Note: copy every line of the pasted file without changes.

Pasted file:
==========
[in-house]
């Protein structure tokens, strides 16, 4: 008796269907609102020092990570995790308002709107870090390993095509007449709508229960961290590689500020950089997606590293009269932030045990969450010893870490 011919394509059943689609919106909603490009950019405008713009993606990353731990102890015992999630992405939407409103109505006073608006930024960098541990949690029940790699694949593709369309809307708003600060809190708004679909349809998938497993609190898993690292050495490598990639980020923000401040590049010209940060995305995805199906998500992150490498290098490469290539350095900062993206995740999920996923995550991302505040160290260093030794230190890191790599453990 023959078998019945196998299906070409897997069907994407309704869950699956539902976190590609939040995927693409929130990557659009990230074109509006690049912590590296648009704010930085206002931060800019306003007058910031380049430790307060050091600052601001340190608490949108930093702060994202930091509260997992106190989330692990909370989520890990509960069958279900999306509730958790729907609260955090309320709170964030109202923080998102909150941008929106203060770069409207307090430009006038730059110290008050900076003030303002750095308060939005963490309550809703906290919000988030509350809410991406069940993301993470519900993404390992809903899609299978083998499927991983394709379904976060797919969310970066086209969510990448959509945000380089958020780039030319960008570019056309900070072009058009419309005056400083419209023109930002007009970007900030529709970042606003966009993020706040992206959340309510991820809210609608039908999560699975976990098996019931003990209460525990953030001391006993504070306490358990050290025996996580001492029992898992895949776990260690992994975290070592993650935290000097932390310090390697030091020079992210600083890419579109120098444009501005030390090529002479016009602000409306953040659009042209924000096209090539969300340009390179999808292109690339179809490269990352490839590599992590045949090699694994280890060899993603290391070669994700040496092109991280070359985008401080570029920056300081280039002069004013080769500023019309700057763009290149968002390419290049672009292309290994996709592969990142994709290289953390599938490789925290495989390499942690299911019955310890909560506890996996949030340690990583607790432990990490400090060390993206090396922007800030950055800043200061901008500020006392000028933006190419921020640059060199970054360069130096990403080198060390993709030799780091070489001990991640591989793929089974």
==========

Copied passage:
[in-house]
């Protein structure tokens, strides 16, 4: 008796269907609102020092990570995790308002709107870090390993095509007449709508229960961290590689500020950089997606590293009269932030045990969450010893870490 011919394509059943689609919106909603490009950019405008713009993606990353731990102890015992999630992405939407409103109505006073608006930024960098541990949690029940790699694949593709369309809307708003600060809190708004679909349809998938497993609190898993690292050495490598990639980020923000401040590049010209940060995305995805199906998500992150490498290098490469290539350095900062993206995740999920996923995550991302505040160290260093030794230190890191790599453990 023959078998019945196998299906070409897997069907994407309704869950699956539902976190590609939040995927693409929130990557659009990230074109509006690049912590590296648009704010930085206002931060800019306003007058910031380049430790307060050091600052601001340190608490949108930093702060994202930091509260997992106190989330692990909370989520890990509960069958279900999306509730958790729907609260955090309320709170964030109202923080998102909150941008929106203060770069409207307090430009006038730059110290008050900076003030303002750095308060939005963490309550809703906290919000988030509350809410991406069940993301993470519900993404390992809903899609299978083998499927991983394709379904976060797919969310970066086209969510990448959509945000380089958020780039030319960008570019056309900070072009058009419309005056400083419209023109930002007009970007900030529709970042606003966009993020706040992206959340309510991820809210609608039908999560699975976990098996019931003990209460525990953030001391006993504070306490358990050290025996996580001492029992898992895949776990260690992994975290070592993650935290000097932390310090390697030091020079992210600083890419579109120098444009501005030390090529002479016009602000409306953040659009042209924000096209090539969300340009390179999808292109690339179809490269990352490839590599992590045949090699694994280890060899993603290391070669994700040496092109991280070359985008401080570029920056300081280039002069004013080769500023019309700057763009290149968002390419290049672009292309290994996709592969990142994709290289953390599938490789925290495989390499942690299911019955310890909560506890996996949030340690990583607790432990990490400090060390993206090396922007800030950055800043200061901008500020006392000028933006190419921020640059060199970054360069130096990403080198060390993709030799780091070489001990991640591989793929089974």